Intraparty Dissent Could Turn Trump Into a 'Sell Out'

By Health CareFOXBusiness

On Monday night, President-elect Donald Trump laid out a plan of action for his first days in office during a two-and-a-half minute video delivered directly to the public via YouTube. The message detailed calls for executive action across six areas including infrastructure, energy, immigration, regulation, national security and ethics.

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While Republicans have waited to regain majority control on the Hill for more than 15 years, it is unlikely the GOP establishment imagined Trump at the helm, leading the conservative cause.

Trump’s candidacy was contentious for the Republican Party, climaxing with the release of the infamous 2005 “Access Hollywood” audio tape. The contents led many officials across the party, including House Speaker Paul Ryan (R-WI), to withdraw support for their nominee in order to distance themselves from Trump’s lewd conduct and comments.

While President-elect Trump’s party may have majority control, not everyone believes unified Republican rule will follow.

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In fact, some predict any pretense of GOP unity will disappear quite early in 2017.

“I’m guessing that Trump is actually going to follow through on his infrastructure bill. Seeing that that’s actually one of the first substantive pieces of legislation to go to Congress…that’s likely to be a unifier. Even between the two parties. And that’s intentional. And that will be about it [for Republican cooperation],” John Aldrich, professor of political science at Duke University, told

Aldrich pinpointed one of Trump’s biggest campaign promises, to repeal and replace the Affordable Care Act, as the beginning of the end for clear collaboration within the Republican-controlled government.

“They can get a pretty high agreement on repeal. It’s the replace that’s going to be the hard part. And that could be the breaking point of this coalition, which could be fairly early given how long that’s been at the center of Republican hope,” he said.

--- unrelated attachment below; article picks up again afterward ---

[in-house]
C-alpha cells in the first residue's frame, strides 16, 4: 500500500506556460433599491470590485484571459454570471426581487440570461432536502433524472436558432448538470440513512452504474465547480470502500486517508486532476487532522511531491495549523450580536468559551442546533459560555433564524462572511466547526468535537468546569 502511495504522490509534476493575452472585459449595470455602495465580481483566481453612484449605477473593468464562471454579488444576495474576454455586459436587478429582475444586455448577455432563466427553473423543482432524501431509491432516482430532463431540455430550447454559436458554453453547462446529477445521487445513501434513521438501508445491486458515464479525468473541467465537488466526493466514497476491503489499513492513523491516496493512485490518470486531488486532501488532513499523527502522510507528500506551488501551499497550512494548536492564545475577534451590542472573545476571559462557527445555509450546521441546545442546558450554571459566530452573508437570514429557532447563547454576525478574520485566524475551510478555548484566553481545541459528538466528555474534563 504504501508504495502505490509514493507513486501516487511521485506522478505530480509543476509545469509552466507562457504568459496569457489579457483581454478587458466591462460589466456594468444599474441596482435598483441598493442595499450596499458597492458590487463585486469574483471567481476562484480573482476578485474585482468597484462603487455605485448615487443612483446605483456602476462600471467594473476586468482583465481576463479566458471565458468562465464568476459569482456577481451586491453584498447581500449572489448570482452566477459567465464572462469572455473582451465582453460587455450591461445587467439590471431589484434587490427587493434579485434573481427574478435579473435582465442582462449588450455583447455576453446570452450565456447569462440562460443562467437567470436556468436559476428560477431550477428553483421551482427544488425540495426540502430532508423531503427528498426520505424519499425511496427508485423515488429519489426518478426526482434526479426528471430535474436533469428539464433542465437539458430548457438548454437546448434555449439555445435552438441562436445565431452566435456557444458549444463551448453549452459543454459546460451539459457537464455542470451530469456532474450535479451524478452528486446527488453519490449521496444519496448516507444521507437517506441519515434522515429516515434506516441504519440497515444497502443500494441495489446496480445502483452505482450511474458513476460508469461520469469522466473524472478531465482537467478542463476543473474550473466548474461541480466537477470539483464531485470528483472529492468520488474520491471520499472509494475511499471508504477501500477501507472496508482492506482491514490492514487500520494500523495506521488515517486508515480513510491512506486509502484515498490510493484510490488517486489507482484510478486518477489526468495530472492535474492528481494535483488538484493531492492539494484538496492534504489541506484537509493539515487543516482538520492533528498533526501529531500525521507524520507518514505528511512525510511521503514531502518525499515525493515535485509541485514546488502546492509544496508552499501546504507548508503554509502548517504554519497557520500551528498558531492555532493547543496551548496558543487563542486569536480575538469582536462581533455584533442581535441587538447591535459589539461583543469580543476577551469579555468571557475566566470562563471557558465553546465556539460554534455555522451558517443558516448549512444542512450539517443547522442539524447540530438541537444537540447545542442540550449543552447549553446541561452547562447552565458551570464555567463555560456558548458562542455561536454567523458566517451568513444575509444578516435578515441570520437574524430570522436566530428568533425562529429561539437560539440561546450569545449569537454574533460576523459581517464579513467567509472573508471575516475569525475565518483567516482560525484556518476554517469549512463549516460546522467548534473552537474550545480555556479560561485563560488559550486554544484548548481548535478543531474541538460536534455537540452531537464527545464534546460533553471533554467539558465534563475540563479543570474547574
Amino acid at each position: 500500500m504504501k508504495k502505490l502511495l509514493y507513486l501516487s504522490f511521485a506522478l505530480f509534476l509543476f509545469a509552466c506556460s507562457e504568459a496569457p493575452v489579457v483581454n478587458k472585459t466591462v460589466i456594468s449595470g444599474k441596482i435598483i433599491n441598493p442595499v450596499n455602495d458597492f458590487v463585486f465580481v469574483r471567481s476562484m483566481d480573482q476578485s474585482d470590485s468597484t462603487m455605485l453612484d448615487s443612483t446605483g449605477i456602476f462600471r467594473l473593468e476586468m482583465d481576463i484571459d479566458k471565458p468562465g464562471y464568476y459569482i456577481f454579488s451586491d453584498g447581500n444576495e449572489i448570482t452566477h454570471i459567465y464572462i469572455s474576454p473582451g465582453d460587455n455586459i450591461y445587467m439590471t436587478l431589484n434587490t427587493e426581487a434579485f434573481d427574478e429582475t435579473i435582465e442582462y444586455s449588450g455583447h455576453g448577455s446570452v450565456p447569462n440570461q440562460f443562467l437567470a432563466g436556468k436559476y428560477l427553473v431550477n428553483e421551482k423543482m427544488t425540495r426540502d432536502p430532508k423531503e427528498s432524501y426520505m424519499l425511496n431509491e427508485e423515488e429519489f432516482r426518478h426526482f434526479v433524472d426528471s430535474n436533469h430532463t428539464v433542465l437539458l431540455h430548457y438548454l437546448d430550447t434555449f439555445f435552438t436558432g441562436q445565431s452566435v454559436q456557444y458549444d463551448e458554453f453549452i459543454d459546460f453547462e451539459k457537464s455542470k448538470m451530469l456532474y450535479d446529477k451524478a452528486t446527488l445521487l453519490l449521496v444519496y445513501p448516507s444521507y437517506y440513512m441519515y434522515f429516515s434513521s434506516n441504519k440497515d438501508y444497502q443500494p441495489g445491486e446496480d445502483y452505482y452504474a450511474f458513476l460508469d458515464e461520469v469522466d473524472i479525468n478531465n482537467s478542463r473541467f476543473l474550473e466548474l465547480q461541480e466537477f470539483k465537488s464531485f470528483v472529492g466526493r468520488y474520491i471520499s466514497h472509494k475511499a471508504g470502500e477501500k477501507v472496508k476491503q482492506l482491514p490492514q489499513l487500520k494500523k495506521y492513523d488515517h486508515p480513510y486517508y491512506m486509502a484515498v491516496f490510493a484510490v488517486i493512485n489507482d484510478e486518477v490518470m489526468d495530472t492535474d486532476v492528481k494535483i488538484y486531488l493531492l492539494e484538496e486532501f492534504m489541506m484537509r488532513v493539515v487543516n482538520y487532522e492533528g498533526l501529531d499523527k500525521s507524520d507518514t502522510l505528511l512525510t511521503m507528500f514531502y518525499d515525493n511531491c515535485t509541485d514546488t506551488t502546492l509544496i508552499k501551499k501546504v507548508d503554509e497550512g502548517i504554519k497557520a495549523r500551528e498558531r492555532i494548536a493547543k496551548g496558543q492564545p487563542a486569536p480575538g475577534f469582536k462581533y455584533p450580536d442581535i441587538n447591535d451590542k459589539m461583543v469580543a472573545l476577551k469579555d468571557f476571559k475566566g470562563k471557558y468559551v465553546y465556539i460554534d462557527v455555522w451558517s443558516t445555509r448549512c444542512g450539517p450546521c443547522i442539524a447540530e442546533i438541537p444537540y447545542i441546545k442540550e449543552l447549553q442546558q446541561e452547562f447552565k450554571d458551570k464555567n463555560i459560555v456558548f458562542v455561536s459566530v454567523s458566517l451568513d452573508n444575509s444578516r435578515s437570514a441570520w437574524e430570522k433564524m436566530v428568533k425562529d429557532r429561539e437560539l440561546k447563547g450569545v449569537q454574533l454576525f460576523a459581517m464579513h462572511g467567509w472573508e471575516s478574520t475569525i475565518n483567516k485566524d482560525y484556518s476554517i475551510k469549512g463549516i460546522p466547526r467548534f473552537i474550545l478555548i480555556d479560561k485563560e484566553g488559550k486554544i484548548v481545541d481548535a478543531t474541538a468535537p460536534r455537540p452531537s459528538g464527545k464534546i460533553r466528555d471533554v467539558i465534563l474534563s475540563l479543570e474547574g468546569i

Still, GOP hardliners insist the party will not waste this opportunity to pass integral parts of the conservative agenda.

“We’ve been waiting for a long time to reach for certain legislative, regulatory objectives that we believe compose the future of the country. And because of that, I think people are going to be willing to subsume any differences for that common purpose,” Senator Bill Brock (R-TN), former RNC chair from 1977 to 1981, told

Republican leadership in Congress may be champing at the bit to pass tax cuts, spending bills, and other traditional conservative legislation, but what about the borderline populist promises the President-elect made, such as leaving entitlements untouched and providing new mothers with six weeks of paid maternity leave?

“I think Trump is going to learn fairly quickly… if he puts in the less active government stuff…he’ll get a lot of support in the House and Senate…The things that were sort of the populist appeal that Democratic members of the electorate found attractive are much less likely to appear,” Aldrich remarked.

These new voters pose an interesting challenge to the Republican Party. Failing to embrace the “much more populist composition” of the party would be a mistake, Brock, who served as Labor Secretary under President Ronald Reagan, warned.

“It’s a very fundamental necessity that we not just get one voice in one election. That doesn’t solve the problem,” he said. “We’ve got to pull them into the party… If we don’t, I’ll tell you there are a whole lot of people in this country who stopped voting, consciously, knowing nobody was listening to them. And that’s really dangerous for all of us.”

While Trump may hope to provide a voice to this disenchanted population, the delicate Republican majorities, which are likely to stand at 52 seats in the Senate and 241 seats in the House, may not hold together should President-elect Trump stray from the agenda sought-after by his party’s leaders.

“[Trump] ends up looking like, because of what he can get passed, a standard Republican conservative…. [These voters] are going to be really disappointed. And to them it’s going to look like a sell out on his part, but I don’t know how he keeps that from happening,” Aldrich said.

Critics view Trump’s first few promises as predictable moves to further a traditional conservative program, but according to Brock, there are steps the President-elect can take now in order to shore up broad-based support within the party.

“Do what Obama did not do; talk to them. Obama decided to govern by edict, by executive order. He lost a lot of support in his own party. [Trump] has got to spend time with people on the Hill, with governors, because he not only needs their support, but he needs to create the very clear impression that this is a unified effort.”

So far, Trump has been busy conducting a series of meetings in Trump Tower as he assembles a Cabinet, ironically containing many leaders of the Republican establishment. It remains to be seen whether his first calls for executive action will set a precedent for his tenure in the Oval Office.

The real test begins on January 20th, when the President-elect’s actions will outweigh his rhetoric.

“We know we’ve got to produce and that means we know we’ve got to create a broadly based party where we work with each other,” Brock said.

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